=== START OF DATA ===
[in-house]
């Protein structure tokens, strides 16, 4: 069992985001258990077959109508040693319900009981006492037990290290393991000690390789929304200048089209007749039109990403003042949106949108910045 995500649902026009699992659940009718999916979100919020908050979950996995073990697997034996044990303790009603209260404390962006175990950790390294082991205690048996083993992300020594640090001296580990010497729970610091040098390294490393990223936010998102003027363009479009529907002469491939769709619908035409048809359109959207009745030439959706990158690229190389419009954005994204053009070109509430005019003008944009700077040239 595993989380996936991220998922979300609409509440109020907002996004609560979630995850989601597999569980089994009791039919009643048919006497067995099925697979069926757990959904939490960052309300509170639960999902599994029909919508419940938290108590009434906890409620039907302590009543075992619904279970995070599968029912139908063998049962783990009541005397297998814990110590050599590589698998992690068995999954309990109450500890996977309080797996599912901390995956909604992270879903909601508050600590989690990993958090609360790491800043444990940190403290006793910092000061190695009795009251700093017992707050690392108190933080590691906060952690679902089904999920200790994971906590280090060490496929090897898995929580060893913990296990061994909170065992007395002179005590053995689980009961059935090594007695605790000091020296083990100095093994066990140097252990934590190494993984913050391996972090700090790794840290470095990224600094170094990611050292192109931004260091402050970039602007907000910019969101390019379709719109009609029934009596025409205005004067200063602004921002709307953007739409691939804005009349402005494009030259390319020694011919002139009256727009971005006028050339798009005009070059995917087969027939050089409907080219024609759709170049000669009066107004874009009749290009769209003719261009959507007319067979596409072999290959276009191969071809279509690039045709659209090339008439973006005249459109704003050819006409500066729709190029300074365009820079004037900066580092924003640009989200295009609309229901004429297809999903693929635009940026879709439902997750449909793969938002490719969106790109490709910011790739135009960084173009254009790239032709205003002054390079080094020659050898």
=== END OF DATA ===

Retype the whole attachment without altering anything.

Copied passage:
[in-house]
């Protein structure tokens, strides 16, 4: 069992985001258990077959109508040693319900009981006492037990290290393991000690390789929304200048089209007749039109990403003042949106949108910045 995500649902026009699992659940009718999916979100919020908050979950996995073990697997034996044990303790009603209260404390962006175990950790390294082991205690048996083993992300020594640090001296580990010497729970610091040098390294490393990223936010998102003027363009479009529907002469491939769709619908035409048809359109959207009745030439959706990158690229190389419009954005994204053009070109509430005019003008944009700077040239 595993989380996936991220998922979300609409509440109020907002996004609560979630995850989601597999569980089994009791039919009643048919006497067995099925697979069926757990959904939490960052309300509170639960999902599994029909919508419940938290108590009434906890409620039907302590009543075992619904279970995070599968029912139908063998049962783990009541005397297998814990110590050599590589698998992690068995999954309990109450500890996977309080797996599912901390995956909604992270879903909601508050600590989690990993958090609360790491800043444990940190403290006793910092000061190695009795009251700093017992707050690392108190933080590691906060952690679902089904999920200790994971906590280090060490496929090897898995929580060893913990296990061994909170065992007395002179005590053995689980009961059935090594007695605790000091020296083990100095093994066990140097252990934590190494993984913050391996972090700090790794840290470095990224600094170094990611050292192109931004260091402050970039602007907000910019969101390019379709719109009609029934009596025409205005004067200063602004921002709307953007739409691939804005009349402005494009030259390319020694011919002139009256727009971005006028050339798009005009070059995917087969027939050089409907080219024609759709170049000669009066107004874009009749290009769209003719261009959507007319067979596409072999290959276009191969071809279509690039045709659209090339008439973006005249459109704003050819006409500066729709190029300074365009820079004037900066580092924003640009989200295009609309229901004429297809999903693929635009940026879709439902997750449909793969938002490719969106790109490709910011790739135009960084173009254009790239032709205003002054390079080094020659050898």